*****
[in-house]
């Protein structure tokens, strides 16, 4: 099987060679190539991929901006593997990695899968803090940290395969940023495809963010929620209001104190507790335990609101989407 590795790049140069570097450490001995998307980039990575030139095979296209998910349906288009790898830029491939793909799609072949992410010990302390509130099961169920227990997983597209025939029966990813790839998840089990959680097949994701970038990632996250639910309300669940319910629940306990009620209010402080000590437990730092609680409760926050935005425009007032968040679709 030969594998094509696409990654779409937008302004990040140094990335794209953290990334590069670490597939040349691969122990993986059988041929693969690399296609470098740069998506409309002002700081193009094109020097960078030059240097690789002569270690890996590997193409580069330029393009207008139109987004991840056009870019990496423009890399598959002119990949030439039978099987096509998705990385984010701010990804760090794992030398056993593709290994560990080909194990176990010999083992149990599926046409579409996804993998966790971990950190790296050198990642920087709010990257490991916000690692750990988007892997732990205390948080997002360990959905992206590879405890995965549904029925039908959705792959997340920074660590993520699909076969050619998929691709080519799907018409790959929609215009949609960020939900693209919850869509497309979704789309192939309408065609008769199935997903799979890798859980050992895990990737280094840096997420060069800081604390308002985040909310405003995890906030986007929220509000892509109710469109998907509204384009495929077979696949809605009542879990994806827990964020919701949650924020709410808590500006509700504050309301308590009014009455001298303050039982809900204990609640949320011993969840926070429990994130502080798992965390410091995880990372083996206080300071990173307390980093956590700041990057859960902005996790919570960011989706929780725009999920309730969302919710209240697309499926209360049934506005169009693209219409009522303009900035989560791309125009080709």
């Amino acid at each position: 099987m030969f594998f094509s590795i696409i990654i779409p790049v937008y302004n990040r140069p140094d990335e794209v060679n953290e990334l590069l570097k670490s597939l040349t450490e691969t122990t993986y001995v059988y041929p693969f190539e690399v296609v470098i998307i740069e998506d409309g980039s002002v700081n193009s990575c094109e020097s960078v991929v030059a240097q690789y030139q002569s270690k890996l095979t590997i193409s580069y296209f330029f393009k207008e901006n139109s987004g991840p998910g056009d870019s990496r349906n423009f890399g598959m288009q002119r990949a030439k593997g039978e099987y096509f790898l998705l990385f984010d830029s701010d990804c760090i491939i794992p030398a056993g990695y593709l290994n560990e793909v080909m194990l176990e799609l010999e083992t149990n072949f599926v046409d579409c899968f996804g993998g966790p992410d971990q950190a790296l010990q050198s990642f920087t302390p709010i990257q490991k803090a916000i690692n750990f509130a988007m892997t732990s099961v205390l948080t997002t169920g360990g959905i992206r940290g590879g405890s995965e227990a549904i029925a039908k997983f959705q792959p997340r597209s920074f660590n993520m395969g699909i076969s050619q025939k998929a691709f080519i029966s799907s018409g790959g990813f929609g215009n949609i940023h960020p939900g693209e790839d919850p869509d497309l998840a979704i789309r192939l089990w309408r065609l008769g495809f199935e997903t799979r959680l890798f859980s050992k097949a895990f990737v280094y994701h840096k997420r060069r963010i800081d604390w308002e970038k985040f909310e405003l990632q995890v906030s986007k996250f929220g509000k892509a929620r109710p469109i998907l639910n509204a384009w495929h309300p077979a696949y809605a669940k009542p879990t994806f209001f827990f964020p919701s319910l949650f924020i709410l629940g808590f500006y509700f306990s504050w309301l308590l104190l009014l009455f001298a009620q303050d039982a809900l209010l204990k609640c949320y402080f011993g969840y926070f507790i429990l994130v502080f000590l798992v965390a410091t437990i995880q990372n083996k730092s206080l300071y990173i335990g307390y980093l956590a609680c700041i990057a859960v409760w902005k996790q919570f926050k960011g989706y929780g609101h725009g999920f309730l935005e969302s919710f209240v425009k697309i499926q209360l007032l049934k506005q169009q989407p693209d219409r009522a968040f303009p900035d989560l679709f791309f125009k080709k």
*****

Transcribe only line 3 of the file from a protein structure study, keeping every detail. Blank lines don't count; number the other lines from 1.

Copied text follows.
């Amino acid at each position: 099987m030969f594998f094509s590795i696409i990654i779409p790049v937008y302004n990040r140069p140094d990335e794209v060679n953290e990334l590069l570097k670490s597939l040349t450490e691969t122990t993986y001995v059988y041929p693969f190539e690399v296609v470098i998307i740069e998506d409309g980039s002002v700081n193009s990575c094109e020097s960078v991929v030059a240097q690789y030139q002569s270690k890996l095979t590997i193409s580069y296209f330029f393009k207008e901006n139109s987004g991840p998910g056009d870019s990496r349906n423009f890399g598959m288009q002119r990949a030439k593997g039978e099987y096509f790898l998705l990385f984010d830029s701010d990804c760090i491939i794992p030398a056993g990695y593709l290994n560990e793909v080909m194990l176990e799609l010999e083992t149990n072949f599926v046409d579409c899968f996804g993998g966790p992410d971990q950190a790296l010990q050198s990642f920087t302390p709010i990257q490991k803090a916000i690692n750990f509130a988007m892997t732990s099961v205390l948080t997002t169920g360990g959905i992206r940290g590879g405890s995965e227990a549904i029925a039908k997983f959705q792959p997340r597209s920074f660590n993520m395969g699909i076969s050619q025939k998929a691709f080519i029966s799907s018409g790959g990813f929609g215009n949609i940023h960020p939900g693209e790839d919850p869509d497309l998840a979704i789309r192939l089990w309408r065609l008769g495809f199935e997903t799979r959680l890798f859980s050992k097949a895990f990737v280094y994701h840096k997420r060069r963010i800081d604390w308002e970038k985040f909310e405003l990632q995890v906030s986007k996250f929220g509000k892509a929620r109710p469109i998907l639910n509204a384009w495929h309300p077979a696949y809605a669940k009542p879990t994806f209001f827990f964020p919701s319910l949650f924020i709410l629940g808590f500006y509700f306990s504050w309301l308590l104190l009014l009455f001298a009620q303050d039982a809900l209010l204990k609640c949320y402080f011993g969840y926070f507790i429990l994130v502080f000590l798992v965390a410091t437990i995880q990372n083996k730092s206080l300071y990173i335990g307390y980093l956590a609680c700041i990057a859960v409760w902005k996790q919570f926050k960011g989706y929780g609101h725009g999920f309730l935005e969302s919710f209240v425009k697309i499926q209360l007032l049934k506005q169009q989407p693209d219409r009522a968040f303009p900035d989560l679709f791309f125009k080709k």